Great question. A condition that seems to plague MANY project managers including myself... at least until I had my heart attack.
Two parts, in my experience.
1) Find balance with outside interests. Project management sucks you in, and becomes lifestyle, well beyond just a "job" that you can close the door on at 5:00. They key is to ensure you have a balance of outside interests so you don't place so much of your sense of worth on your performance as a project manager. Play soccer, play chess, find a wife or reinvest in the one you have, go for walks, run 10ks, play ultimate frisbee, restore a car, learn dance, get on a bowling league, get involved in a community service role that pulls at your heart strings. Pretty much anything that will diversify your self-identity. By doing so, you will also come across MUCH more rational with your team and broader stakeholder group.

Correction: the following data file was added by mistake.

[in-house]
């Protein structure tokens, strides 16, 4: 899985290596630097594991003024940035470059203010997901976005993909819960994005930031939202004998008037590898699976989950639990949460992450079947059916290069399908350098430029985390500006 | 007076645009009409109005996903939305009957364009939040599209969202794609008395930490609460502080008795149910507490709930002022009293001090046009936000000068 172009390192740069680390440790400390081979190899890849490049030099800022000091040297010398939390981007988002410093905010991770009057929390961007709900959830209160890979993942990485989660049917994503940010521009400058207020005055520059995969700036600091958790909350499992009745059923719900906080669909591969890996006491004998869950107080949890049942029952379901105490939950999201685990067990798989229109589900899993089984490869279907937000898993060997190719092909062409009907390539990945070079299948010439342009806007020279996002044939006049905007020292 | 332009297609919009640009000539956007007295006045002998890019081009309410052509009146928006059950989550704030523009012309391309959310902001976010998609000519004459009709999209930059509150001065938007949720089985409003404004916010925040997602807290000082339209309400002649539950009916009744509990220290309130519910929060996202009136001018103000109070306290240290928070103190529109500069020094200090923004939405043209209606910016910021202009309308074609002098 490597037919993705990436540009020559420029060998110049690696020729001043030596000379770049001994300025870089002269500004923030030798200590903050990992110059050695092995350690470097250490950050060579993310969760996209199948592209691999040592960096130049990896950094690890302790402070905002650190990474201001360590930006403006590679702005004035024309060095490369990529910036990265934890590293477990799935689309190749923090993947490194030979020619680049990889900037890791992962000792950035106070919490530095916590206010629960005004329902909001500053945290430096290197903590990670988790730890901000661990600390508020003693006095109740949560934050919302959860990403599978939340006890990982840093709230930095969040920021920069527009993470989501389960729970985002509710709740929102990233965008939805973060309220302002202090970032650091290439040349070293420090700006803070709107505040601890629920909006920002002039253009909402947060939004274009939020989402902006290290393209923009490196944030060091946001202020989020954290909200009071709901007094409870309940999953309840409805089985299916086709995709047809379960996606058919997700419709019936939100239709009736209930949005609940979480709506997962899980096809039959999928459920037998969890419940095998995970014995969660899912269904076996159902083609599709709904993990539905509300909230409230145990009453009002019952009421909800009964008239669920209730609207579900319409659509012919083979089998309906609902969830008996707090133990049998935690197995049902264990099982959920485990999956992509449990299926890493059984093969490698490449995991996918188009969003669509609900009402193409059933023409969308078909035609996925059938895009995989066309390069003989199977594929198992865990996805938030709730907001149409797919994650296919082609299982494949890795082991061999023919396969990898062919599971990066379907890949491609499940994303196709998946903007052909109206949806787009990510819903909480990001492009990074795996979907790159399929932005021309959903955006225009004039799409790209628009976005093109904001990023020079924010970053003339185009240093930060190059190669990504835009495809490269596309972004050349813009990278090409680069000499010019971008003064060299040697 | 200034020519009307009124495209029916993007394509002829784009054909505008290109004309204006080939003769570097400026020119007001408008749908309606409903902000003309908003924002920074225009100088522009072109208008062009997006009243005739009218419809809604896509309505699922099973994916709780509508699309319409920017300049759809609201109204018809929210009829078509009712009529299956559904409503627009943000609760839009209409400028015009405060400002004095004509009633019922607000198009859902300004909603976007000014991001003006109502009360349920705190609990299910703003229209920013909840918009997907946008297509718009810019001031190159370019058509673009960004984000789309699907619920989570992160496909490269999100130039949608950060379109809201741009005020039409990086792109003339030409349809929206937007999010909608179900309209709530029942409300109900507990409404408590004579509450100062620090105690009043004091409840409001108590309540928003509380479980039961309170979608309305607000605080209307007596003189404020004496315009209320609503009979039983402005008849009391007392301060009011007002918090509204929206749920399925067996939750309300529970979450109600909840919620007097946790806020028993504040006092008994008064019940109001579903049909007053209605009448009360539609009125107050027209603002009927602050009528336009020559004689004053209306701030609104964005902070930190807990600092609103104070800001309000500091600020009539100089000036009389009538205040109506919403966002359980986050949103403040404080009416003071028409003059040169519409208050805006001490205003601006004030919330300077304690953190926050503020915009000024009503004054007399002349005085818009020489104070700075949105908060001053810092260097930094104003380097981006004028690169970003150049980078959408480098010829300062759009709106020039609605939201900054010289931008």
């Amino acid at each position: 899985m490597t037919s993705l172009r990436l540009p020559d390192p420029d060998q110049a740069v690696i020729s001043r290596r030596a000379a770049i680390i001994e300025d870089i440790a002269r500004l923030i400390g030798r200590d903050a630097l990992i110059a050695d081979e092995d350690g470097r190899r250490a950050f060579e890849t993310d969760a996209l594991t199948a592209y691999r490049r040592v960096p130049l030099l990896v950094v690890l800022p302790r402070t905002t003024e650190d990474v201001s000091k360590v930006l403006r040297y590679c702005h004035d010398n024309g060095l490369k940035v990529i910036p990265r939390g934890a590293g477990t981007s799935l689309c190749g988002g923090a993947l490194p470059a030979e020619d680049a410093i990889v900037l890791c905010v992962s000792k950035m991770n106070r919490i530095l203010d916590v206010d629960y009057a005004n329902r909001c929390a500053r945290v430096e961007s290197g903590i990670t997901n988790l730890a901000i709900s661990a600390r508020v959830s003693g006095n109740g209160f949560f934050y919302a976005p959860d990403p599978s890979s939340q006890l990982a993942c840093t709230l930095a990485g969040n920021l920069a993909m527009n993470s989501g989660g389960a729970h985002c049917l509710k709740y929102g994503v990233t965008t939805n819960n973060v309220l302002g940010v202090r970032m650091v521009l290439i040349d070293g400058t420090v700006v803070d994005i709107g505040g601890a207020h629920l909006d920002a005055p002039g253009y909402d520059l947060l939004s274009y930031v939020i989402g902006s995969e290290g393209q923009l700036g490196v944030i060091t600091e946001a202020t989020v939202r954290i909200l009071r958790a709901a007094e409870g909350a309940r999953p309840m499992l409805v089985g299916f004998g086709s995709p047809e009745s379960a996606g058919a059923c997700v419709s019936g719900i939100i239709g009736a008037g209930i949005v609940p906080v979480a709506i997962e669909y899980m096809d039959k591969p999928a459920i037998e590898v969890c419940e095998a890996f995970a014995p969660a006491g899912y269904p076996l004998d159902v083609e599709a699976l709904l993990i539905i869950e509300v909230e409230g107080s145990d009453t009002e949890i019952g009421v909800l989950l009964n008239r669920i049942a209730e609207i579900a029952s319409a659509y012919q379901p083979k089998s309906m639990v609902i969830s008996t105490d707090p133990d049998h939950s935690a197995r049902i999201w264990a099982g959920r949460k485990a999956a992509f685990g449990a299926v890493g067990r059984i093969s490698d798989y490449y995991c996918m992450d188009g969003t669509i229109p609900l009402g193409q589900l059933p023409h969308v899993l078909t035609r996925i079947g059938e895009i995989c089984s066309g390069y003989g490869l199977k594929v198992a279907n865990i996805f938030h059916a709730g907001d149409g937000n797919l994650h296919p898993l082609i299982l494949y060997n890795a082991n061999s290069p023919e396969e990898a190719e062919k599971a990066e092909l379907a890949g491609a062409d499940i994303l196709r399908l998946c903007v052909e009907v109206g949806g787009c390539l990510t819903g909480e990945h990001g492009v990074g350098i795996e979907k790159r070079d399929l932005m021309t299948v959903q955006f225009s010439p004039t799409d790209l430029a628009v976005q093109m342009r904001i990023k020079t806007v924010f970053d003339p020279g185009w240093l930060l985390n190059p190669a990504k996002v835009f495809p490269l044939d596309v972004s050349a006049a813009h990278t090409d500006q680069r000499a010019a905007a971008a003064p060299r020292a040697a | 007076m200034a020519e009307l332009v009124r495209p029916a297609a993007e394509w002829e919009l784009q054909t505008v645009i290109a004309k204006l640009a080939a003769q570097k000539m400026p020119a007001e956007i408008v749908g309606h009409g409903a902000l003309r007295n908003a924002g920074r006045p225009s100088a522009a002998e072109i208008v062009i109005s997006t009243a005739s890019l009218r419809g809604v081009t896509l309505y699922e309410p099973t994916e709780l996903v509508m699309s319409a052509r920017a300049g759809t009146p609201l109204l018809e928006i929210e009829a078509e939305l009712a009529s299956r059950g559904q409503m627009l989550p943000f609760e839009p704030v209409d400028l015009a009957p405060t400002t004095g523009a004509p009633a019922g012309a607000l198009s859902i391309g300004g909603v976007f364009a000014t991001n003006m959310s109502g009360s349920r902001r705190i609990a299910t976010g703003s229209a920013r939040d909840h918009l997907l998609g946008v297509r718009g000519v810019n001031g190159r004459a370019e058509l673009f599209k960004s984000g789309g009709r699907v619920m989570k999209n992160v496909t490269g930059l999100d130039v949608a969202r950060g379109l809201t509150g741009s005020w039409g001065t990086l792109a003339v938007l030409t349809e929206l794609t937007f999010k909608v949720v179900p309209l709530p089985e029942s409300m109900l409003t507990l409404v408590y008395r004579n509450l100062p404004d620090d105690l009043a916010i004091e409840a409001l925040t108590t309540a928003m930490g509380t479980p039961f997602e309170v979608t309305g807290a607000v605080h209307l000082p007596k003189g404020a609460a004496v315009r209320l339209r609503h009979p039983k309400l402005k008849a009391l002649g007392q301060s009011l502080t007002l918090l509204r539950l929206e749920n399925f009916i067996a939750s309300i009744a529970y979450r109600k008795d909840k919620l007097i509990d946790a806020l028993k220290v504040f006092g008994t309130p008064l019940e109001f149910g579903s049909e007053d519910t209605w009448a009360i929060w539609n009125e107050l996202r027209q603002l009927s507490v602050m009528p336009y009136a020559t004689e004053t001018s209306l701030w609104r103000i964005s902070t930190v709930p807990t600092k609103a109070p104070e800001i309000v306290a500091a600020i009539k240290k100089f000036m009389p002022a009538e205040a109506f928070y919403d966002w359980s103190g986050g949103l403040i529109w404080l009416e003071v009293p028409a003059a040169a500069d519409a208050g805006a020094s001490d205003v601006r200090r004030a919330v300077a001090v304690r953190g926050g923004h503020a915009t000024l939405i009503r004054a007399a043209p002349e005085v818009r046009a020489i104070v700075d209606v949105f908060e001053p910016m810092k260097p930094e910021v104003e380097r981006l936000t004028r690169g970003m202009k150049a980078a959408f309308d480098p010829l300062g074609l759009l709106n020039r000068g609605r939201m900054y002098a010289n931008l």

2) Take power breaks. And don't confuse these with vacations. I live in the Pacific Northwest and have taken 3-day weekends in Cabo San Lucas. I park myself on the sand, and sleep a ton, read novels, drink beer, sleep more, eat more, and just relax. Flights are direct and inexpensive, and AlaskaAir has killer 3-day packages with hotels. Anywhere that forces you to disconnect can work. You know it's not going to change anything when you get back, but the time to just unplug, sleep, commune with nature or other cultures is a powerful sedative. And you come back with renewed vitality.
I suppose I should slip a 3rd suggestion in as well. Spend your overtime teaching others to do the work they're not doing, and don't make up for what they don't do. Have a clear vision of what needs to be done, be engaging with your directs and be clear and unambiguous with them what you expect of them, and hold them accountable; Penalty consequences for pattern of failures, and affirming consequences for pattern of success.
That last tip is probably the most enduring I can offer, but the hardest to get your arms around, because it typically goes to your personality type. And changes at that level can be very hard indeed.
Hope this helps...